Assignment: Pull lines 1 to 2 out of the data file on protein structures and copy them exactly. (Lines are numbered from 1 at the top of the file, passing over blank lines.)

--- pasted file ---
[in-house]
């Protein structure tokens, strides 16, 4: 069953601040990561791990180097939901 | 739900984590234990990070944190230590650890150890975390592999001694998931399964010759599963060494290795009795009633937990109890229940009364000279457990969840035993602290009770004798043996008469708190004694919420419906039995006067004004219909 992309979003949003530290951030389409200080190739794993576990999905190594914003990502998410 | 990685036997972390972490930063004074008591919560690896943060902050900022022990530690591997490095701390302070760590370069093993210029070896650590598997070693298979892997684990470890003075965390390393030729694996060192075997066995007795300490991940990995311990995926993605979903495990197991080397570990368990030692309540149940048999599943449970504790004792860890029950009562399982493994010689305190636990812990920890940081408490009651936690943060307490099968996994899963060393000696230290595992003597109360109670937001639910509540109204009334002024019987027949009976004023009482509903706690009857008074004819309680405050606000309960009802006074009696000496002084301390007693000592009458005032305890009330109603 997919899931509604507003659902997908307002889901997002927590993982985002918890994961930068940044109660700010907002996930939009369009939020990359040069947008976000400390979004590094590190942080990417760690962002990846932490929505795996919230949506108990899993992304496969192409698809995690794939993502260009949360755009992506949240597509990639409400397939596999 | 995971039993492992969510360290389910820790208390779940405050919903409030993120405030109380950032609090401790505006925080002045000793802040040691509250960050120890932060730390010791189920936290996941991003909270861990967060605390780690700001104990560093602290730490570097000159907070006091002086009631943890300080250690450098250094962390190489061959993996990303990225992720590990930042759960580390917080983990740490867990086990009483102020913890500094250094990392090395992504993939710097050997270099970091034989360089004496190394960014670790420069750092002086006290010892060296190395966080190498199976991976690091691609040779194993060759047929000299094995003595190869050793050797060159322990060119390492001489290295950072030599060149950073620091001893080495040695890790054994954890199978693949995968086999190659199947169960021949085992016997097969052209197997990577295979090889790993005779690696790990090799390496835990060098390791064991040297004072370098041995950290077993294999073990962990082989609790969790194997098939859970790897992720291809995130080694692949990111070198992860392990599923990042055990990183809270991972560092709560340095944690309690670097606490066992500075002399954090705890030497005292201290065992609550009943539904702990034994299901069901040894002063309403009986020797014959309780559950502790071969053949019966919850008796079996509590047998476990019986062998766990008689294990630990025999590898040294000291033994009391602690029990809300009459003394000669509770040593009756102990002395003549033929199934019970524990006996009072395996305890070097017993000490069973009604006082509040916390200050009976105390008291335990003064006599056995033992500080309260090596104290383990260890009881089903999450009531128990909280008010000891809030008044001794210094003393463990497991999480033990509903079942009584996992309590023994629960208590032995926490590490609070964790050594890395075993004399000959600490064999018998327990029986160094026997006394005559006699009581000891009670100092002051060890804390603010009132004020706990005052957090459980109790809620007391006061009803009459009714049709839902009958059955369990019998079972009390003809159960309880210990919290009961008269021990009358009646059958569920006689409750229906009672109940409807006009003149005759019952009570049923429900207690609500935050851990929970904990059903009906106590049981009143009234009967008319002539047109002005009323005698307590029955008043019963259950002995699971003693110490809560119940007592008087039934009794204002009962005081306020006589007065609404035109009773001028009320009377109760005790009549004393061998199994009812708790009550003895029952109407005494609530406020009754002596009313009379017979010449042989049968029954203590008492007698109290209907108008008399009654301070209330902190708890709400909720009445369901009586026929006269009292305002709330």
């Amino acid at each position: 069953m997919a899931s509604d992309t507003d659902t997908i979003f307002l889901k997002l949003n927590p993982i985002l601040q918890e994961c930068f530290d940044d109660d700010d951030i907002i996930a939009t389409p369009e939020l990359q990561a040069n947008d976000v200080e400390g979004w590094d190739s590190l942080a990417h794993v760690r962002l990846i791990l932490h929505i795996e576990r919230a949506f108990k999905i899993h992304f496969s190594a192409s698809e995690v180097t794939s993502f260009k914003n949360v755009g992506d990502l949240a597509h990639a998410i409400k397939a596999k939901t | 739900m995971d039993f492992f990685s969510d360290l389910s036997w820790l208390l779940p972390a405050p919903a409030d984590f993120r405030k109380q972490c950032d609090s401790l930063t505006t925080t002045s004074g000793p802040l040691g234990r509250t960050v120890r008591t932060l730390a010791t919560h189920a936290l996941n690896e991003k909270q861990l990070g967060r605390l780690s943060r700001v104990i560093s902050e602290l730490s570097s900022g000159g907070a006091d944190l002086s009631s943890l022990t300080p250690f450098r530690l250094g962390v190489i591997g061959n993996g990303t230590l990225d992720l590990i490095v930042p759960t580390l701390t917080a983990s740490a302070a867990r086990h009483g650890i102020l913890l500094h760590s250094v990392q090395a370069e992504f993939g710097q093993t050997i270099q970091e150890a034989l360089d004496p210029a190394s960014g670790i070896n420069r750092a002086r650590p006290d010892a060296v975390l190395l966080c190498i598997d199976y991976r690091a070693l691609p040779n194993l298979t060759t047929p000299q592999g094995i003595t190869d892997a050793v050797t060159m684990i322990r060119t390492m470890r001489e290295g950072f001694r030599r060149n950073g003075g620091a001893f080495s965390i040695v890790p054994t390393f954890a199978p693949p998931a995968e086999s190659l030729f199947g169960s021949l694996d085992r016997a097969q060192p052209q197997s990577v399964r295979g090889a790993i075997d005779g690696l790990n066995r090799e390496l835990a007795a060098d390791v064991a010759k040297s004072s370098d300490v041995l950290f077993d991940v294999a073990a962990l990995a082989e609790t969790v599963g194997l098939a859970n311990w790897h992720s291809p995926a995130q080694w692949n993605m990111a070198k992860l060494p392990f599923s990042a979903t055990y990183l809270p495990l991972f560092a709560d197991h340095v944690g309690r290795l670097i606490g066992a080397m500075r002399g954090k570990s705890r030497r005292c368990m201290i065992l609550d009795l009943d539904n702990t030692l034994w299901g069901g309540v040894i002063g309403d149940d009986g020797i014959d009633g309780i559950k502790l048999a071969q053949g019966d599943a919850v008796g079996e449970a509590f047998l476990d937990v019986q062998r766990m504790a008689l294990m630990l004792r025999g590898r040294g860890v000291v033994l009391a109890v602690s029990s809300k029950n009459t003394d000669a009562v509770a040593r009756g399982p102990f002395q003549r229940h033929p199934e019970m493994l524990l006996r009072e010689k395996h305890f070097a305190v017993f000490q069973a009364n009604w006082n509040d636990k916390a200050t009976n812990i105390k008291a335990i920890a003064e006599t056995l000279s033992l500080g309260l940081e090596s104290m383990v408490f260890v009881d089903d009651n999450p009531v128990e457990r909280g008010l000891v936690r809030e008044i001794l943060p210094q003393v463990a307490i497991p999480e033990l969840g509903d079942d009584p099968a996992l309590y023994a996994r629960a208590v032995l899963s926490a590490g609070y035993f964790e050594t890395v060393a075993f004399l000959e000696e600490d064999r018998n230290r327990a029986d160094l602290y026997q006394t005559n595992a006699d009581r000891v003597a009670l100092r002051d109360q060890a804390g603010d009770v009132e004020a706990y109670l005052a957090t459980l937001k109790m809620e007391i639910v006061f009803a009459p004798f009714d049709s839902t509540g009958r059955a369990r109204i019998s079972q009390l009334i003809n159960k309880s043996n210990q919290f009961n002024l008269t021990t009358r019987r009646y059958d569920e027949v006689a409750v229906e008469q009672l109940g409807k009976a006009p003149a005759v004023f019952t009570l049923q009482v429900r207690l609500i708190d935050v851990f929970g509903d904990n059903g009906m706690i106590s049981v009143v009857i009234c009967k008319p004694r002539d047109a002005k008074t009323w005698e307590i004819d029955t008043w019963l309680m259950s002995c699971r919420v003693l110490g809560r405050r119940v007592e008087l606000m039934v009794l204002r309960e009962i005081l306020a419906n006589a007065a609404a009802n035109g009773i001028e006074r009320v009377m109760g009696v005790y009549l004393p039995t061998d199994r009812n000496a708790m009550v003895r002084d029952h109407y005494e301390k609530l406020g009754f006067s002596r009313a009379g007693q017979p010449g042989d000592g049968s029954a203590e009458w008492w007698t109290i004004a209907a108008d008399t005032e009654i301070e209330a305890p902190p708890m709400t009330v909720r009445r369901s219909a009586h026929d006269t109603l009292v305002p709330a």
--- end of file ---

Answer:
[in-house]
């Protein structure tokens, strides 16, 4: 069953601040990561791990180097939901 | 739900984590234990990070944190230590650890150890975390592999001694998931399964010759599963060494290795009795009633937990109890229940009364000279457990969840035993602290009770004798043996008469708190004694919420419906039995006067004004219909 992309979003949003530290951030389409200080190739794993576990999905190594914003990502998410 | 990685036997972390972490930063004074008591919560690896943060902050900022022990530690591997490095701390302070760590370069093993210029070896650590598997070693298979892997684990470890003075965390390393030729694996060192075997066995007795300490991940990995311990995926993605979903495990197991080397570990368990030692309540149940048999599943449970504790004792860890029950009562399982493994010689305190636990812990920890940081408490009651936690943060307490099968996994899963060393000696230290595992003597109360109670937001639910509540109204009334002024019987027949009976004023009482509903706690009857008074004819309680405050606000309960009802006074009696000496002084301390007693000592009458005032305890009330109603 997919899931509604507003659902997908307002889901997002927590993982985002918890994961930068940044109660700010907002996930939009369009939020990359040069947008976000400390979004590094590190942080990417760690962002990846932490929505795996919230949506108990899993992304496969192409698809995690794939993502260009949360755009992506949240597509990639409400397939596999 | 995971039993492992969510360290389910820790208390779940405050919903409030993120405030109380950032609090401790505006925080002045000793802040040691509250960050120890932060730390010791189920936290996941991003909270861990967060605390780690700001104990560093602290730490570097000159907070006091002086009631943890300080250690450098250094962390190489061959993996990303990225992720590990930042759960580390917080983990740490867990086990009483102020913890500094250094990392090395992504993939710097050997270099970091034989360089004496190394960014670790420069750092002086006290010892060296190395966080190498199976991976690091691609040779194993060759047929000299094995003595190869050793050797060159322990060119390492001489290295950072030599060149950073620091001893080495040695890790054994954890199978693949995968086999190659199947169960021949085992016997097969052209197997990577295979090889790993005779690696790990090799390496835990060098390791064991040297004072370098041995950290077993294999073990962990082989609790969790194997098939859970790897992720291809995130080694692949990111070198992860392990599923990042055990990183809270991972560092709560340095944690309690670097606490066992500075002399954090705890030497005292201290065992609550009943539904702990034994299901069901040894002063309403009986020797014959309780559950502790071969053949019966919850008796079996509590047998476990019986062998766990008689294990630990025999590898040294000291033994009391602690029990809300009459003394000669509770040593009756102990002395003549033929199934019970524990006996009072395996305890070097017993000490069973009604006082509040916390200050009976105390008291335990003064006599056995033992500080309260090596104290383990260890009881089903999450009531128990909280008010000891809030008044001794210094003393463990497991999480033990509903079942009584996992309590023994629960208590032995926490590490609070964790050594890395075993004399000959600490064999018998327990029986160094026997006394005559006699009581000891009670100092002051060890804390603010009132004020706990005052957090459980109790809620007391006061009803009459009714049709839902009958059955369990019998079972009390003809159960309880210990919290009961008269021990009358009646059958569920006689409750229906009672109940409807006009003149005759019952009570049923429900207690609500935050851990929970904990059903009906106590049981009143009234009967008319002539047109002005009323005698307590029955008043019963259950002995699971003693110490809560119940007592008087039934009794204002009962005081306020006589007065609404035109009773001028009320009377109760005790009549004393061998199994009812708790009550003895029952109407005494609530406020009754002596009313009379017979010449042989049968029954203590008492007698109290209907108008008399009654301070209330902190708890709400909720009445369901009586026929006269009292305002709330």